Table 2: Severity of Symptoms Pre- and Post-Treatment

Symptoms Before Treatment After Treatment
  Slight Moderate Severe Slight Moderate Severe
Chest, rib-side, lesser abdomen, breast distention & pain
Poor appetite
Vexation, agitation, irritability
Anxiety & restlessness
Emotional depression
A tendency to great sighing

In all cases, there was a significant reduction in the overall severity of the above symptoms from before to after treatment. Except for poor appetite in one case, none of these patients suffered from severe symptoms after treatment. By assigning a point system to the severity of the above symptoms, the median points before treatment were 42.06 ± 8.25, while the median points after treatment were only 18.23 ± 6.18. Similarly, using this same point system, nine cases were judged clinically cured, 31 cases experienced a marked effect, three cases experienced some effect, and three cases experienced no effect, for a total effectiveness rate of 87%.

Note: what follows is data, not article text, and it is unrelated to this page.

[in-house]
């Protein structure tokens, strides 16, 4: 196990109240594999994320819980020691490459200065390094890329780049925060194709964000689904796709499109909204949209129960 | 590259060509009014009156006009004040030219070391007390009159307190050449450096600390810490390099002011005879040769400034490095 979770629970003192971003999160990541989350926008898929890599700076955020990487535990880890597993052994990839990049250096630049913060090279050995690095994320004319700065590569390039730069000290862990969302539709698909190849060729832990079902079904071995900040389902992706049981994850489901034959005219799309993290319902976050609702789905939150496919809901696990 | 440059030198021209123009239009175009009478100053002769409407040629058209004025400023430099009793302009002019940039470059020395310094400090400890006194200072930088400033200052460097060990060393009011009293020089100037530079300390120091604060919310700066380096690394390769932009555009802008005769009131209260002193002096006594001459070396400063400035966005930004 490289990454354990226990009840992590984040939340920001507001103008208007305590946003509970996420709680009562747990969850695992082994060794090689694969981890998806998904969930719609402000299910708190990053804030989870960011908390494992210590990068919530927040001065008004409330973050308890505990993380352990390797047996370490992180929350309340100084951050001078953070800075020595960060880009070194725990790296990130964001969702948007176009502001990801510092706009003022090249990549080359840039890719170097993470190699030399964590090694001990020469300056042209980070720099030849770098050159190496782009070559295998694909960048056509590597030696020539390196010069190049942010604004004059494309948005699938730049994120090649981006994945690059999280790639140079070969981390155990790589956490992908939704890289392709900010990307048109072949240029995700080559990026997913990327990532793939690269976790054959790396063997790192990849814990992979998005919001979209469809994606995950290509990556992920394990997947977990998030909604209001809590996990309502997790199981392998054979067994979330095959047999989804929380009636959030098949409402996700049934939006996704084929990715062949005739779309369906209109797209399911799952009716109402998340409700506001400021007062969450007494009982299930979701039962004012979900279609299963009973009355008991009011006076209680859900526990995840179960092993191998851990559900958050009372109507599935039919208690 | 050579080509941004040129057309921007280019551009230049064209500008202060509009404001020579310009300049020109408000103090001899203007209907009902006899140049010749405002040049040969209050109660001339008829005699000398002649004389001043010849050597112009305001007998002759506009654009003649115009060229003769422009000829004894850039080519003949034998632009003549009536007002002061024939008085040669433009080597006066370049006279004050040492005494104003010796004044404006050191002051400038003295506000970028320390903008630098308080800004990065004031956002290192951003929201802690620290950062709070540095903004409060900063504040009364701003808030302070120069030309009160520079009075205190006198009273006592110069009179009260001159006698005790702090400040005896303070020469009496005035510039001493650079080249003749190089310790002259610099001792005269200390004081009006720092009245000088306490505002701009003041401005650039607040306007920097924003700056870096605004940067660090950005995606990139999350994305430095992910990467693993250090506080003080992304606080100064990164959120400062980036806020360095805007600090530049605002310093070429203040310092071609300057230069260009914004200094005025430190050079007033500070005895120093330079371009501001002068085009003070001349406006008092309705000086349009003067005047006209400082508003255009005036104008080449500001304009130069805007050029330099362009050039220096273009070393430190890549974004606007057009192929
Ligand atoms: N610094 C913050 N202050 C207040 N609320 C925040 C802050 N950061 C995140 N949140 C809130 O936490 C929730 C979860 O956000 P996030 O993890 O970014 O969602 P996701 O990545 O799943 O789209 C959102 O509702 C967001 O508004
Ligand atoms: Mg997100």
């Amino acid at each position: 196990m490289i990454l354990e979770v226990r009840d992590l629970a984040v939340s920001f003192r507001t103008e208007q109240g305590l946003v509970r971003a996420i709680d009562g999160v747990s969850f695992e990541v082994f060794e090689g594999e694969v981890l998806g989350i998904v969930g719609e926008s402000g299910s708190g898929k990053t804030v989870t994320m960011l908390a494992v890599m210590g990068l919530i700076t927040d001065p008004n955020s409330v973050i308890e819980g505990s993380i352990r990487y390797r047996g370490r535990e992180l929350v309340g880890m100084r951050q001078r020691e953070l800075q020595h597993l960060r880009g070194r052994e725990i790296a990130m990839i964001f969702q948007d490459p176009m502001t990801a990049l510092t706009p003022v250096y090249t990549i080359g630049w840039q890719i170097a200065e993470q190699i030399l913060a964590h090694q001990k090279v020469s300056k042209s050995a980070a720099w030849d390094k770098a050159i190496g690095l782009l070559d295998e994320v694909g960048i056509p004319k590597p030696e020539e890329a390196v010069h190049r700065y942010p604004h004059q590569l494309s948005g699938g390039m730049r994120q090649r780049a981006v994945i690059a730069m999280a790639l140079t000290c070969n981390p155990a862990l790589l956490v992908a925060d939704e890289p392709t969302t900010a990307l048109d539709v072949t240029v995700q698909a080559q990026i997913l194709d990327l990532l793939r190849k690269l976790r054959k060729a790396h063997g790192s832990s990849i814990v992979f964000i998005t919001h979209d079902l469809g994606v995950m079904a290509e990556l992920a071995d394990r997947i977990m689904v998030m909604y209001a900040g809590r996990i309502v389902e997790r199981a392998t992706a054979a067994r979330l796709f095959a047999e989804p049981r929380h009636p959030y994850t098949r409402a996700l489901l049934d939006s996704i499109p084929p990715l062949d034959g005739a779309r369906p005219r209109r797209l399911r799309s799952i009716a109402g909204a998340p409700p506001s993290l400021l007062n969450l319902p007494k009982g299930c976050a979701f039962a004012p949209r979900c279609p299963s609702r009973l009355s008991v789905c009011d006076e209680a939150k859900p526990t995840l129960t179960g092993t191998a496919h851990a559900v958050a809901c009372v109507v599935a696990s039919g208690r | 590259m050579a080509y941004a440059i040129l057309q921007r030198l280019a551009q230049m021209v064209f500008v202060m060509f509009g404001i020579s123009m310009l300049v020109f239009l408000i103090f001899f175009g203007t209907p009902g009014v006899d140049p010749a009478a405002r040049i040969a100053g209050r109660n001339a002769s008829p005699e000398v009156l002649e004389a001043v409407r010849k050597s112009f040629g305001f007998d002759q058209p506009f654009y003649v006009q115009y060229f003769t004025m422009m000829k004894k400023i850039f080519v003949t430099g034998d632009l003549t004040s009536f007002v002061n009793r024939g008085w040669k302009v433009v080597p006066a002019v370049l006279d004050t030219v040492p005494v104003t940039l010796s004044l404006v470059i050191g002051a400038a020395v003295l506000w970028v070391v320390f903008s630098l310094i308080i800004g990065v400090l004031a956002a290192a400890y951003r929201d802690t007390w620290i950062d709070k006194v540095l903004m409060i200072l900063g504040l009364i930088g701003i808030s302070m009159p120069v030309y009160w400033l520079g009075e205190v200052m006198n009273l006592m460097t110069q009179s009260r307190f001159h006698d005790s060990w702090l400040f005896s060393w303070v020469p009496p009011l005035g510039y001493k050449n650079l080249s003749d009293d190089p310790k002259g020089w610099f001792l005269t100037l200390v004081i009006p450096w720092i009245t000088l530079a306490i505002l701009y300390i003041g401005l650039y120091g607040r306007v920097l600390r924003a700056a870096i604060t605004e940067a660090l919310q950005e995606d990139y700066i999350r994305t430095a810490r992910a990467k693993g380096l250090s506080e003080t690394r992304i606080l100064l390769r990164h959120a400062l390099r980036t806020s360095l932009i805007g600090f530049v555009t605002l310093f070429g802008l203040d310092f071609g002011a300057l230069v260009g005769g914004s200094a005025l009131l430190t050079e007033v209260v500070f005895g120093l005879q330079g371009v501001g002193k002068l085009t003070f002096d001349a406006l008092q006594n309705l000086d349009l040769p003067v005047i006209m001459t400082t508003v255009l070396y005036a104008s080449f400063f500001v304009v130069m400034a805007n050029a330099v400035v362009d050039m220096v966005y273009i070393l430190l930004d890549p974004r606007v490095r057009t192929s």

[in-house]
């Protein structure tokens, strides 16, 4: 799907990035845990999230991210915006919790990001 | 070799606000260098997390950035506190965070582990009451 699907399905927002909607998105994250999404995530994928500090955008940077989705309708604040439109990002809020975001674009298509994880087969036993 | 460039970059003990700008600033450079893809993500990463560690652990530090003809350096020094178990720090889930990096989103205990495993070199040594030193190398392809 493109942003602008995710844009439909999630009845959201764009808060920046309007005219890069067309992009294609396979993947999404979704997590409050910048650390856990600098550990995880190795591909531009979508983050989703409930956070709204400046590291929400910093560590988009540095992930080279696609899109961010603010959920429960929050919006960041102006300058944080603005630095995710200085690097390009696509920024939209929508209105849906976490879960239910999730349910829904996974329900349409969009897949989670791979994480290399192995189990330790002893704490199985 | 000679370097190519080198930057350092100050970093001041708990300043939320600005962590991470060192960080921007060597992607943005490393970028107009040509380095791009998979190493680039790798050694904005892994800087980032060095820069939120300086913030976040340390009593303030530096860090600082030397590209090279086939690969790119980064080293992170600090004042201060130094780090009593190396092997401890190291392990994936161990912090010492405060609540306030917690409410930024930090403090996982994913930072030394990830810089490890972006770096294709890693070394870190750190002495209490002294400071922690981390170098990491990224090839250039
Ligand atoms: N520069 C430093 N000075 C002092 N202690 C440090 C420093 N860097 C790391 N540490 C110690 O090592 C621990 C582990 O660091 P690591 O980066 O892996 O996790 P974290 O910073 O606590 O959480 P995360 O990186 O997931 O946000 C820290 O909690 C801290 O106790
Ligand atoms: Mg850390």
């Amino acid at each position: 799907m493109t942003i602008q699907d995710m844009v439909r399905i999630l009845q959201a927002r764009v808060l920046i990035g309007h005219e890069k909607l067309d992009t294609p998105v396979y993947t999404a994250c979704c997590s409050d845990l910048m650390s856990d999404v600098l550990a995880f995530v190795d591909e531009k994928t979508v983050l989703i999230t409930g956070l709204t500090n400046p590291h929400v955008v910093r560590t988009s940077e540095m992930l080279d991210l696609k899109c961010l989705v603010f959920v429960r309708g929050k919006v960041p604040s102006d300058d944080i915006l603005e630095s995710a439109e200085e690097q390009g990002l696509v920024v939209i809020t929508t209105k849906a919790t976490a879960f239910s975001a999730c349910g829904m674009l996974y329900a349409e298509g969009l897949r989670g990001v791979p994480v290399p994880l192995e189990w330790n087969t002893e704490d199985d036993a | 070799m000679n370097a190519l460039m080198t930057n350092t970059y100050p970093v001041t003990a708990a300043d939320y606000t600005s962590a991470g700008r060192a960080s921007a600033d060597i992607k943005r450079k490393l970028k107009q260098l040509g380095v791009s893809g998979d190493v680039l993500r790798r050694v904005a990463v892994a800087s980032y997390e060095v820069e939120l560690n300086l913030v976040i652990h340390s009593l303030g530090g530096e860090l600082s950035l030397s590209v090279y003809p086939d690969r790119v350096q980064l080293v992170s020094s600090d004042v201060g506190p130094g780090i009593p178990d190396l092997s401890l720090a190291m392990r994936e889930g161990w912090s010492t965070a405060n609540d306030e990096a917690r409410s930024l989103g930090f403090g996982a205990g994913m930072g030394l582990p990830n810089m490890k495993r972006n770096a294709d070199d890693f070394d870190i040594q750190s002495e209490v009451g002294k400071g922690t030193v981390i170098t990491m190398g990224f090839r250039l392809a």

Table 3 shows mean serum NK cell numbers and IgA, IgG, and IgM in both the healthy comparison group and the treatment group before and after treatment.

Table 3: Results in Healthy Comparison Group and Treatment Group

Group NK cells (%) IgA (g/L) IgG (g/L) IgM (g/L)
Healthy comparison group 37.10 ± 7.26 1.770 ± 0.456 11.168 ± 2.762 1.520 ± 0.531
Treatment group: Before treatment 30.46 ± 8.15 1.341 ± 0.548 10.135 ± 1.732 1.206 ± 0.425
After treatment 36.82 ± 7.41 1.563 ± 0.523 11.147 ± 2.328 1.431 ± 0.472

As the reader can see, mean serum NK cells in the treatment group were low compared to the healthy group and markedly increased after treatment to just slightly less than the normal healthy group. IgA, IgG, and IgM were also all low in the treatment group and also all increased significantly after treatment, although remaining less than the normal healthy group.